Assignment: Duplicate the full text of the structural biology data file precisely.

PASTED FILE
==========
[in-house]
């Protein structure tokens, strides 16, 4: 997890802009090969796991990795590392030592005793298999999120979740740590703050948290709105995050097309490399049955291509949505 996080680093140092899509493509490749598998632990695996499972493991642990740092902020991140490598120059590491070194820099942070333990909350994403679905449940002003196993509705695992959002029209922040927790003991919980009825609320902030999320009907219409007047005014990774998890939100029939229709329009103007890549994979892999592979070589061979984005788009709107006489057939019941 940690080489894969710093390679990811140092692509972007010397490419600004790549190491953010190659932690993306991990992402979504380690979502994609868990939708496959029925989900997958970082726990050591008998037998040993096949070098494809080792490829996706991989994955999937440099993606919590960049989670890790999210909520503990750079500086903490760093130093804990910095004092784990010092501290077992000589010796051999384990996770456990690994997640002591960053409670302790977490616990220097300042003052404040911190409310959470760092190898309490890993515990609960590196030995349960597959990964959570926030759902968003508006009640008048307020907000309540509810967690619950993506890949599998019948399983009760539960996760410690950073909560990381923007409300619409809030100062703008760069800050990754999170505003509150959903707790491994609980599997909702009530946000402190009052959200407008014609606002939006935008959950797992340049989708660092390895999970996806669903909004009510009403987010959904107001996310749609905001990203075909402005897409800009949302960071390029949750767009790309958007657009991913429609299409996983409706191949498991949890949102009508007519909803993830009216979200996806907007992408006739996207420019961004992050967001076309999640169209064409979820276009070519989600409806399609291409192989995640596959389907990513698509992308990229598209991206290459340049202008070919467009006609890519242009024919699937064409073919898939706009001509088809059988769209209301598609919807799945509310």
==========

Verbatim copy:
[in-house]
């Protein structure tokens, strides 16, 4: 997890802009090969796991990795590392030592005793298999999120979740740590703050948290709105995050097309490399049955291509949505 996080680093140092899509493509490749598998632990695996499972493991642990740092902020991140490598120059590491070194820099942070333990909350994403679905449940002003196993509705695992959002029209922040927790003991919980009825609320902030999320009907219409007047005014990774998890939100029939229709329009103007890549994979892999592979070589061979984005788009709107006489057939019941 940690080489894969710093390679990811140092692509972007010397490419600004790549190491953010190659932690993306991990992402979504380690979502994609868990939708496959029925989900997958970082726990050591008998037998040993096949070098494809080792490829996706991989994955999937440099993606919590960049989670890790999210909520503990750079500086903490760093130093804990910095004092784990010092501290077992000589010796051999384990996770456990690994997640002591960053409670302790977490616990220097300042003052404040911190409310959470760092190898309490890993515990609960590196030995349960597959990964959570926030759902968003508006009640008048307020907000309540509810967690619950993506890949599998019948399983009760539960996760410690950073909560990381923007409300619409809030100062703008760069800050990754999170505003509150959903707790491994609980599997909702009530946000402190009052959200407008014609606002939006935008959950797992340049989708660092390895999970996806669903909004009510009403987010959904107001996310749609905001990203075909402005897409800009949302960071390029949750767009790309958007657009991913429609299409996983409706191949498991949890949102009508007519909803993830009216979200996806907007992408006739996207420019961004992050967001076309999640169209064409979820276009070519989600409806399609291409192989995640596959389907990513698509992308990229598209991206290459340049202008070919467009006609890519242009024919699937064409073919898939706009001509088809059988769209209301598609919807799945509310």